Scroll down from some helpful summaries and guidelines relevant FCPA and ABAC compliance programs.


If you are looking for a single page guide to the care and feeding of your global FCPA compliance program, this could be for you. If you would appreciate a flowchart that walks you through best practices involved in keeping your global Anti-Bribery, Anti-Corruption (ABAC) compliance program up to snuff, this may be for you, too.  The diagram is an at-a-glance reference, and by necessity omits a great deal of relevant detail.  It may also be helpful as an internal tool for justifying the program costs involved in the keeping a large-scale anti-corruption program up to date with the evolving global regulatory landscape.

Although this is really a single diagram, the PDF of the slide deck comes out to 23-pages to show the animations of the logical progression through the process. To walk through the slide deck, click on the up and down arrows in the lower left of the PDF viewer.

Click here for the original post from September 9, 2013.

If you have any comments, or questions about the particular applicability of this diagram to your business, please contact the author of the flowchart at


One of my favorite law school classes was Alternative Dispute Resolution (ADA). Among the many resources that we covered, the one that I keep find myself returning to over the years is a book titled, “Getting to Yes” by Fisher, Ury, and Patton, published through the Harvard Negotiation Program. The book introduced me to the five propositions of principled negotiation:

  1. Separate people from problems (Not who said it, but what they said.)

  2. Focus on interests, not positions (Don’t insist on more stoplights, focus on getting people to drive more carefully around the school.)

  3. Invent options for mutual gain (Acme Spice Co. v. Beta Juice Co. – write me if you want to know about this one.)

  4. Insist on objective criteria (Data trumps adjectives.)

  5. Know BATNA and WATNA (best and worst alternatives to negotiated agreement.)

These five propositions and their application to problem resolution are deeper than they appear. Some people find them to be counter-intuitive. Or at least they find the propositions to be counter to their typical experience with “zero sum” negotiation. I’ve found that these propositions are not as easy for students to absorb as you might think. In an effort to reduce the 5 big ideas from Getting to Yes onto a few slides, I went to the effort of diagramming them and came up with the attached slides a couple of years. I’ve used them since to teach or demonstrate the concepts in the context of problem-solving, dispute resolution and negotiation. If you find this helpful, please buy a copy of Getting to Yes!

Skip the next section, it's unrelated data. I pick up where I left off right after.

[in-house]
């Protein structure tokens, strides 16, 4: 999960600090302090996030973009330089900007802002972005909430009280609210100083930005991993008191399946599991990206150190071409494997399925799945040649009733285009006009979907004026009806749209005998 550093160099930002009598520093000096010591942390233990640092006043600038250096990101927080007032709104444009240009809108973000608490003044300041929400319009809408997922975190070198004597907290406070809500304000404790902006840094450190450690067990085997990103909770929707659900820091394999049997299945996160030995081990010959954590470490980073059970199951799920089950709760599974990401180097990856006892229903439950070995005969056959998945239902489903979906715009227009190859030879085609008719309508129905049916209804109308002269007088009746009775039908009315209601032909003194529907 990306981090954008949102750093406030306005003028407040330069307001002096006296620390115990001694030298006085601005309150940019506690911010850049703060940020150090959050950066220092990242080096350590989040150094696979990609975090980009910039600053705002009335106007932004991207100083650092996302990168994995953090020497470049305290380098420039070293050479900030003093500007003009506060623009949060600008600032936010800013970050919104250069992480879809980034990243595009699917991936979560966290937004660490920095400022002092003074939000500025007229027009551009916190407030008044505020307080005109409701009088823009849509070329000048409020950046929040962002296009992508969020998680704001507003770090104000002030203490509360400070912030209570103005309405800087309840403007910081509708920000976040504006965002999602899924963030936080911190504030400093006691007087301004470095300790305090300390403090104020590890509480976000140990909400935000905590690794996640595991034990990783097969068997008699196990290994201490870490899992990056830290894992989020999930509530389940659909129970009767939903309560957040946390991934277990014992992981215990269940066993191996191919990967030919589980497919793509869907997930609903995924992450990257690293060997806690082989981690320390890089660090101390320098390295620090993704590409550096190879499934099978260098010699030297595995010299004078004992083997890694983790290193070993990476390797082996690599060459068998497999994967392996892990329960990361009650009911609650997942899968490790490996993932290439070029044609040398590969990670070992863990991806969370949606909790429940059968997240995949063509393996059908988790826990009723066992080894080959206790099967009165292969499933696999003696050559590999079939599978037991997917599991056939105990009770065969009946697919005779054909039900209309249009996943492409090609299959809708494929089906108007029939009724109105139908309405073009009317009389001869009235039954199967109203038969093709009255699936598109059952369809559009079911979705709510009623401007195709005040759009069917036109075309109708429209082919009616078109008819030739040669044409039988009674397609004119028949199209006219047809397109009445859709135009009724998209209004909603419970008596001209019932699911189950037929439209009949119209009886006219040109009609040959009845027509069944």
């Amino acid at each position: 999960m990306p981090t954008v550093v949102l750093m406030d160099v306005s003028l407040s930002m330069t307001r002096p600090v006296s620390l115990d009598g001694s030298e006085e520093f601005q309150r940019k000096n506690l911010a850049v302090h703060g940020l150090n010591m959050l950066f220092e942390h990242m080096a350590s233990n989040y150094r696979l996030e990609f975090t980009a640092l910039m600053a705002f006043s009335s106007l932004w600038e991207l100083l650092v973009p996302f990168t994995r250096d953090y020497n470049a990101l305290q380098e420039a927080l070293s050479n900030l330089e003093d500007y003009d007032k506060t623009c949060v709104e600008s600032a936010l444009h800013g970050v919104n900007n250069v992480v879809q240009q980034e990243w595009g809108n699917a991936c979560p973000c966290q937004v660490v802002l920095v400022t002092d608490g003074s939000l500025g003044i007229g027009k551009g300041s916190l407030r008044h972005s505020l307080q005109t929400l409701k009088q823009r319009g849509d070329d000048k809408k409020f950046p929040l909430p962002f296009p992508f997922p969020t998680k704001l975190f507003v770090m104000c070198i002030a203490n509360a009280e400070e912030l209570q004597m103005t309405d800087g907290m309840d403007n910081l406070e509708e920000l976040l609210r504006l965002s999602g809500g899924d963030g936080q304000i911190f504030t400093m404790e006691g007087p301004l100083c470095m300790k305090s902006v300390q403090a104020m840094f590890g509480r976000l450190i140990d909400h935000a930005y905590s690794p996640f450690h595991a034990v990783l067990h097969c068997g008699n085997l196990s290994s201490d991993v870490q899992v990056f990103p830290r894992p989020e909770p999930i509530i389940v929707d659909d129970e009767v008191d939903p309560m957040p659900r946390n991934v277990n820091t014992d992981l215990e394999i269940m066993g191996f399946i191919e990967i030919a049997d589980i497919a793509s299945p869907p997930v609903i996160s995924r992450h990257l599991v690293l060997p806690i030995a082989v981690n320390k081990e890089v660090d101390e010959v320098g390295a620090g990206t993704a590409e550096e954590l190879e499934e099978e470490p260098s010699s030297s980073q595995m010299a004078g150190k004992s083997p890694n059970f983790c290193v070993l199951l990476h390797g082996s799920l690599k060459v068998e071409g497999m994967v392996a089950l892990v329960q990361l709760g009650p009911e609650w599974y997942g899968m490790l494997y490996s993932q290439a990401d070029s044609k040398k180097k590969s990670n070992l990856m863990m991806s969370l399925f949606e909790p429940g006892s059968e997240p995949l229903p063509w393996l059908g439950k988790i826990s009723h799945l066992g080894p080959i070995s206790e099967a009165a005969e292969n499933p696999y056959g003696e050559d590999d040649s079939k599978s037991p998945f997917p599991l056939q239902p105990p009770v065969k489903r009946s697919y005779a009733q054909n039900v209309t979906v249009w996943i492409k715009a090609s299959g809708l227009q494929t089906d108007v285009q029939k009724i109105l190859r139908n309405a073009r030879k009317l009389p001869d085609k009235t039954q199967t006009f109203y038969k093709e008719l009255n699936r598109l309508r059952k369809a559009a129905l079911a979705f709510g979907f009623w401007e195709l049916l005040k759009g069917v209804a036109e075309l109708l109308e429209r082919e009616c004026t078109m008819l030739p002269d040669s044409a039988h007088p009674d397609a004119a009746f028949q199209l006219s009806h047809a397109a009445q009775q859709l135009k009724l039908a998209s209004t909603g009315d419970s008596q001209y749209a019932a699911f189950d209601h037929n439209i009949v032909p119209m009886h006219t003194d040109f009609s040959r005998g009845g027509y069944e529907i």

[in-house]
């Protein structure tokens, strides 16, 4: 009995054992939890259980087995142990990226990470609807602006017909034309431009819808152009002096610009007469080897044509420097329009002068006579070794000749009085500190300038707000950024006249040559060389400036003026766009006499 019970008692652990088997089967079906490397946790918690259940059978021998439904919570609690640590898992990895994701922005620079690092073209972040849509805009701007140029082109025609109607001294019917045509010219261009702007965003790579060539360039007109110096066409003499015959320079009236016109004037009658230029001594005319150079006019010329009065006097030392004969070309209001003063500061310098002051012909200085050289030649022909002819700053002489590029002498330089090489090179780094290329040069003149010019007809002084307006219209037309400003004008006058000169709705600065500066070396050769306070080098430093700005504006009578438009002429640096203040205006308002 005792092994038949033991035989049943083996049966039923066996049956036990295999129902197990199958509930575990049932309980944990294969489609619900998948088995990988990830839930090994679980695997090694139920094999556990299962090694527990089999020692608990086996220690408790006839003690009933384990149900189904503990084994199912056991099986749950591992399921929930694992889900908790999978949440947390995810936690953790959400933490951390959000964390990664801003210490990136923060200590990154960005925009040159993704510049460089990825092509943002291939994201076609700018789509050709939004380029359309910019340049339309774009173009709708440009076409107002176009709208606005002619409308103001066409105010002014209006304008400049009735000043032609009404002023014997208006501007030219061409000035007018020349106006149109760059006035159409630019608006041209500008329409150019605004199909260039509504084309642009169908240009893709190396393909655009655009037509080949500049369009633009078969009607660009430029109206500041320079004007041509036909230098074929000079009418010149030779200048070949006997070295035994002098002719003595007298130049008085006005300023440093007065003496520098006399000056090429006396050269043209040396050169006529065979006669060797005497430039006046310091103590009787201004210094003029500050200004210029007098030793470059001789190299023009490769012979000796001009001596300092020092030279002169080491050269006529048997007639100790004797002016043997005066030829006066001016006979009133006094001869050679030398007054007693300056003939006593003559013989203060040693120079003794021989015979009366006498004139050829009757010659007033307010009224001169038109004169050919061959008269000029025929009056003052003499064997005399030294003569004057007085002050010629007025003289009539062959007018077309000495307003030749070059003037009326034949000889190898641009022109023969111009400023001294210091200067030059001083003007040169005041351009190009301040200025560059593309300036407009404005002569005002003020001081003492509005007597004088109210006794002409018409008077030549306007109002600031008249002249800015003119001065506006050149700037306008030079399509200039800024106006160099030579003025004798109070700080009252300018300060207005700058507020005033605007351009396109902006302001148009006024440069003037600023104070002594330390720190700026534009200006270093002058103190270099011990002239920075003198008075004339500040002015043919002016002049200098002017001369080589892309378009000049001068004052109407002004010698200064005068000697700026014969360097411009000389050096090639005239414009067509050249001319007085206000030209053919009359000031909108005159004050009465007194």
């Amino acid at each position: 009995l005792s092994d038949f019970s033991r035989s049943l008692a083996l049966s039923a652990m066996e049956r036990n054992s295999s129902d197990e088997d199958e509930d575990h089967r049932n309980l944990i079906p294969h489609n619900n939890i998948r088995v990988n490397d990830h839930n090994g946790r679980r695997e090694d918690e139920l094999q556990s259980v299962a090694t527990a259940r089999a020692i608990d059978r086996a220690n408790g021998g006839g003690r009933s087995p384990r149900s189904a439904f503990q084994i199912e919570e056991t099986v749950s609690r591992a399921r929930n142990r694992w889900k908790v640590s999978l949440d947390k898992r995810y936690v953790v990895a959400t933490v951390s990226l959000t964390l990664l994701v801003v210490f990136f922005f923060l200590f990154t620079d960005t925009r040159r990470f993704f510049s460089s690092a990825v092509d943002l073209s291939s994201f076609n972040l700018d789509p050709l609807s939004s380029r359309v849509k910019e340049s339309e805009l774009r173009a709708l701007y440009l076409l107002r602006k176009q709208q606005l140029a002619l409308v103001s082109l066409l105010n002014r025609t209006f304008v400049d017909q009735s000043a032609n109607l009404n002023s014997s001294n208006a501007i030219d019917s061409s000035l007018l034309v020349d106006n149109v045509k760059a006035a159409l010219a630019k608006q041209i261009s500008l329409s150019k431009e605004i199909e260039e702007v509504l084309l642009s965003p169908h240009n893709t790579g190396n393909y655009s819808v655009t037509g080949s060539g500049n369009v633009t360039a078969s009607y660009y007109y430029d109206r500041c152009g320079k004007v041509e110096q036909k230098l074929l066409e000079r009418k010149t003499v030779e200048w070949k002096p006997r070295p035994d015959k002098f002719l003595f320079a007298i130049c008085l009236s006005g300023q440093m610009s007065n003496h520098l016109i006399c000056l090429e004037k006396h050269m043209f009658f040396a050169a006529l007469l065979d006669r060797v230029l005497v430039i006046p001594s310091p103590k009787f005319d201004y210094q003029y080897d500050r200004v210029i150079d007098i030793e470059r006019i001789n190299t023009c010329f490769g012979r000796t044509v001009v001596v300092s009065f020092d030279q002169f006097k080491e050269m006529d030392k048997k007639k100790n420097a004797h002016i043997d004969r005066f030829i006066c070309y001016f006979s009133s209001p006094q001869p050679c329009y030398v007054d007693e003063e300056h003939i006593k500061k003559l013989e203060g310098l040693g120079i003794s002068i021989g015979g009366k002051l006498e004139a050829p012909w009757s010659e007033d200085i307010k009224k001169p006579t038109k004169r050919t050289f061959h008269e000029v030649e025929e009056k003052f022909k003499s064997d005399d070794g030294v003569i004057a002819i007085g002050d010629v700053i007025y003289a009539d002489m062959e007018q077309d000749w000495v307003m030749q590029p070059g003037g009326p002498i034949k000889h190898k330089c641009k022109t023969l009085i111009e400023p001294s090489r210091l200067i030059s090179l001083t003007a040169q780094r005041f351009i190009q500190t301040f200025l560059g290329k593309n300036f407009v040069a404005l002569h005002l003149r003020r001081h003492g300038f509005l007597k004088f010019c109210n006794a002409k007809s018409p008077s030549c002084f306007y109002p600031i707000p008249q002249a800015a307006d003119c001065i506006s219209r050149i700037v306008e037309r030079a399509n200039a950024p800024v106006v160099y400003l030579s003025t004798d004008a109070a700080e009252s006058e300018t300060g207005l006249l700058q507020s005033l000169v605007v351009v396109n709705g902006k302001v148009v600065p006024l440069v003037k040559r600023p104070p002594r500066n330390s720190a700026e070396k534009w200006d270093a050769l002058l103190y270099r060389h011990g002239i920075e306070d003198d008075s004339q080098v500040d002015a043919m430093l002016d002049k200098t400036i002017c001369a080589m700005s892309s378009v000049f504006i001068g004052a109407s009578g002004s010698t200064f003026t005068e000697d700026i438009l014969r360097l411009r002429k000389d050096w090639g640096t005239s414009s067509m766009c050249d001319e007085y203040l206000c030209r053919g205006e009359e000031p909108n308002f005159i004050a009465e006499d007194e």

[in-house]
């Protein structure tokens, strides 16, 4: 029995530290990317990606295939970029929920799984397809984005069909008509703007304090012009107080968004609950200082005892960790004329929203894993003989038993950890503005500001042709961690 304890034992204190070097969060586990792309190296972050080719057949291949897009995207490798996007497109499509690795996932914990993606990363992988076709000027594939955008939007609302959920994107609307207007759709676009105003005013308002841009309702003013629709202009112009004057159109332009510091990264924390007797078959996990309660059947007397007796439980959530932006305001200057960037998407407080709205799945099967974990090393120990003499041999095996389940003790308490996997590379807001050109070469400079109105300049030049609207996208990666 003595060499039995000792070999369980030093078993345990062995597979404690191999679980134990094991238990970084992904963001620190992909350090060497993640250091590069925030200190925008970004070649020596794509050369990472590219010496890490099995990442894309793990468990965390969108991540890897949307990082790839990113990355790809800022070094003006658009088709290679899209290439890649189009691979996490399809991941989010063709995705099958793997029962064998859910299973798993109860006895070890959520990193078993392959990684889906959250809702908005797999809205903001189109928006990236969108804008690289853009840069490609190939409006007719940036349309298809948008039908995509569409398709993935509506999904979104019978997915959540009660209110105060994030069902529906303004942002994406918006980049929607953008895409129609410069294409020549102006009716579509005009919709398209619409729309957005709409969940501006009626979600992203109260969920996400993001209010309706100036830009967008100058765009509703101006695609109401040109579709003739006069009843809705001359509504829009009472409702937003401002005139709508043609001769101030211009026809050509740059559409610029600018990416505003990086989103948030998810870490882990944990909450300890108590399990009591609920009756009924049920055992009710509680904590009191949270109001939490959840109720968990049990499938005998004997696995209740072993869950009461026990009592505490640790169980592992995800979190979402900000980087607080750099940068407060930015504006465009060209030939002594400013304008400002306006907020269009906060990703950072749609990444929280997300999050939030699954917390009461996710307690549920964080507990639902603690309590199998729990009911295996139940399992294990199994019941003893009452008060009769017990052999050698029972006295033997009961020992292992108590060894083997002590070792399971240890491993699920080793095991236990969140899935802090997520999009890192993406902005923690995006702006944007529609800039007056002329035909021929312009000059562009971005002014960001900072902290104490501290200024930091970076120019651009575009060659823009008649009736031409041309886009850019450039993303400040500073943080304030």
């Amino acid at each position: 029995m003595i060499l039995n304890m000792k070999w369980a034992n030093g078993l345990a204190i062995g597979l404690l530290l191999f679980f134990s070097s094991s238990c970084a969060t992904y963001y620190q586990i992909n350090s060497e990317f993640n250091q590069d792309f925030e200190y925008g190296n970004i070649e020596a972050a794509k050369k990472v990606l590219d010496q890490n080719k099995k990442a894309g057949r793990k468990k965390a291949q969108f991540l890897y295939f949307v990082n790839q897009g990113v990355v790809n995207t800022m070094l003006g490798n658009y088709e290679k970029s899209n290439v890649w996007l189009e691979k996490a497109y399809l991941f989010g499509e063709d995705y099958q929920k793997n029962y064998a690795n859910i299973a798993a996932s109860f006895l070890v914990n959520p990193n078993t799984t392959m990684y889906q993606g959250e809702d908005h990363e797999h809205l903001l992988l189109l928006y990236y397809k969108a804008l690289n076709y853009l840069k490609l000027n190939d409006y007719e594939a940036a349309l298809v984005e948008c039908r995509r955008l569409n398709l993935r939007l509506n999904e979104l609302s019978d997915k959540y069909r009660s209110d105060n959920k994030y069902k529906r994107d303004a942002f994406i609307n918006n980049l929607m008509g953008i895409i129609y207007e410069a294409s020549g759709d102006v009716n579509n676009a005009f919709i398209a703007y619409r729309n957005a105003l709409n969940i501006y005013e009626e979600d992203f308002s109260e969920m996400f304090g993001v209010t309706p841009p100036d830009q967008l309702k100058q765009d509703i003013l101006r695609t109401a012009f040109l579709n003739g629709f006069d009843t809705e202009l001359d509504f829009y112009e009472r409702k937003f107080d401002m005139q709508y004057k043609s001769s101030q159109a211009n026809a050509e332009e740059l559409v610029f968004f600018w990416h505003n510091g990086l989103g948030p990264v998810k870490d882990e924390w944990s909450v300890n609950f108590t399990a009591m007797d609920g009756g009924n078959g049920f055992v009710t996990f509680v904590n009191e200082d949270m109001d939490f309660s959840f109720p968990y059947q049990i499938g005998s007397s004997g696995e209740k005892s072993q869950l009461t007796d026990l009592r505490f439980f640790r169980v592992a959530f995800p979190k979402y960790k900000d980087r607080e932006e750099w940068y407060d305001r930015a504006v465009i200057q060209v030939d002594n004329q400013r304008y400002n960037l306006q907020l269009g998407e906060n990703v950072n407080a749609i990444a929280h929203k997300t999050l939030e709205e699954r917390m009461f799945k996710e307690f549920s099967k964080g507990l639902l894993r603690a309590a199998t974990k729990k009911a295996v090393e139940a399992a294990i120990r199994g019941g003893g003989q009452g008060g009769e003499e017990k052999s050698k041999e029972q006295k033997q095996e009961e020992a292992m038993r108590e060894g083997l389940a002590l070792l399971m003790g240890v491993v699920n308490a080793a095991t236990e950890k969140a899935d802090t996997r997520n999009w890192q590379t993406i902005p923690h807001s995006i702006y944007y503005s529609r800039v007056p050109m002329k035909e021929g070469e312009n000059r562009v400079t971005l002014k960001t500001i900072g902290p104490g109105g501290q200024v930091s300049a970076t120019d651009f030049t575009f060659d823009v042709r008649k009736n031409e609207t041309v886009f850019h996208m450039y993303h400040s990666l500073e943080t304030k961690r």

Click here for the original post from January 9, 2015.

If you have any comments or questions about particular applicability your business, please contact the author at


I prepared these slides for a best practices seminar aimed at entities that have implemented compliance programs but may lack facilities to demonstrate compliance on short notice. Doing the right thing in business operations is crucial. But just doing the right thing may not be enough. Someday you may be called on to prove that your company has been doing the right thing. Evidence of a robust compliance program, that systematically addresses the prevention, detection, and discipline of compliance failures with periodic training and guidance can help mitigate the fallout from small and even large compliance failures. Can you document what you did and why? Can you demonstrate your business process rationale? Can you provide evidence of your guidance and training? Don’t delegate your story to the media. Own it.

If you have any comments or questions about particular applicability your business, please contact the author at

Check out the original post dated November 11, 2013.